Brennan v Minister for Justice

JurisdictionIreland
Judgment Date28 April 1995
Date28 April 1995
Docket Number[1994
CourtHigh Court
Brennan v. The Minister for Justice
Patrick J. Brennan
Applicant
and
The Minister for Justice, Ireland and The Attorney General
Respondents
Ciaran Burns, Sean Keegan, Noel Maloney, Michael Sweeney and Another, Notice Parties
[1994 No. 67 J.R.]

High Court

Constitution - Power to remit sentences - Separation of powers - Notice parties convicted of offences and fined - Petitions to Minister - No exceptional circumstances advanced in support of petitions - Remission of fines by Minister - Whether exercise of power to remit a judicial function - Whether Minister obliged to consult with trial judge prior to making decision - Whether Minister obliged to exercise power in public - Whether decision to remit ultra vires - Criminal Justice Act, 1951 (No. 2), s. 23 - Constitution of Ireland 1937, Article 13, s. 6 and Article 34, s. 1.

Constitution - Statute - Validity - Statute conferring power to remit sentences - Whether invalid having regard to provisions of Constitution - Criminal Justice Act, 1951 (No. 2), s. 23 - Constitution of Ireland, 1937, Article 13, s. 6.

Judicial review - Certiorari - Locus standi - Notice parties convicted of offences by District Court - Petitions to remit penalties granted by Minister - Applicant the trial judge - Whether locus standi on part of applicant to apply for orders of certiorari quashing Minister's decisions.

Article 13, s. 6 of the Constitution provides:—

"The right of pardon and the power to commute or remit punishment imposed by any court exercising criminal jurisdiction are hereby vested in the President, but such power of commutation or remission may, except in capital cases, also be conferred by law on other authorities."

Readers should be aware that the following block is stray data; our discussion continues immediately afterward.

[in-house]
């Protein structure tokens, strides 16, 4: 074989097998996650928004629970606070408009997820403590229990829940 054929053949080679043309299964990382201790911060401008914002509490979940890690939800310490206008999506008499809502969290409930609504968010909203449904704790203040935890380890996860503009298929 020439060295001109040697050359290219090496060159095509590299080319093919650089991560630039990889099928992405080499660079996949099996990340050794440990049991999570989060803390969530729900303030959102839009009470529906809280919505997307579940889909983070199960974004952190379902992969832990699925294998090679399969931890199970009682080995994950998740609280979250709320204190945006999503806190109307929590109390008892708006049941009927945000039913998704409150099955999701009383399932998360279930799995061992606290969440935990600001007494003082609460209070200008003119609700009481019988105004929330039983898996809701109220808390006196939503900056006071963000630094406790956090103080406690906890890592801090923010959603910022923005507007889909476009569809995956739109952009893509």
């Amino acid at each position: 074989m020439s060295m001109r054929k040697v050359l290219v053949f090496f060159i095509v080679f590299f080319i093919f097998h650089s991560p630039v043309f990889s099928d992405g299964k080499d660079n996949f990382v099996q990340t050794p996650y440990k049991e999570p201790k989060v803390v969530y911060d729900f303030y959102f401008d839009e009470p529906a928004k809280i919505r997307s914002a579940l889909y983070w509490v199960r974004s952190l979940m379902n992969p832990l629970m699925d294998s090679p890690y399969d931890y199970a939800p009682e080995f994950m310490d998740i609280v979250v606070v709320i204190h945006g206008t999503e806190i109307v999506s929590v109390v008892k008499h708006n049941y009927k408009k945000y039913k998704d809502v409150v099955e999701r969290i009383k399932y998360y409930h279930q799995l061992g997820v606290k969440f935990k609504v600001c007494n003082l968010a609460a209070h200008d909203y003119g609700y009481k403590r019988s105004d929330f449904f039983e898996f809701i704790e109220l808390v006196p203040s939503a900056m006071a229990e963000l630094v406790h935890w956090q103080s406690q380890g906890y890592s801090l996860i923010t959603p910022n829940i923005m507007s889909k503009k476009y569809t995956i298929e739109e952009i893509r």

Section 23 of the Criminal Justice Act, 1951, provides:—

"(1) . . . the Government may commute or remit, in whole or in part, any punishment imposed by a Court exercising criminal jurisdiction, subject to such conditions as they may think proper.

(2) The Government may remit, in whole or in part, any forfeiture or disqualification imposed by a Court exercising criminal jurisdiction and restore or revive, in whole or in part, the subject of the forfeiture,

(3) The Government may delegate to the Minister for Justice any power conferred by this section and may revoke any such delegations."

The first to fourth notice parties were convicted in the District Court of a variety of criminal offences, and fines were imposed upon them. The applicant was the trial judge in each case. None of the convictions or penalties was appealed. Petitions seeking remission of the fines were brought to the first respondent on behalf of the first to fourth notice parties. In three of the cases the petition was grounded on the individual's inability to pay and family circumstances; in one case, no mitigating factors were advanced. Having consulted with the Garda superintendent for the area in which each petitioner resided, the first respondent remitted the fines pursuant to s. 23, sub-s. 2 of the Criminal Justice Act, 1951.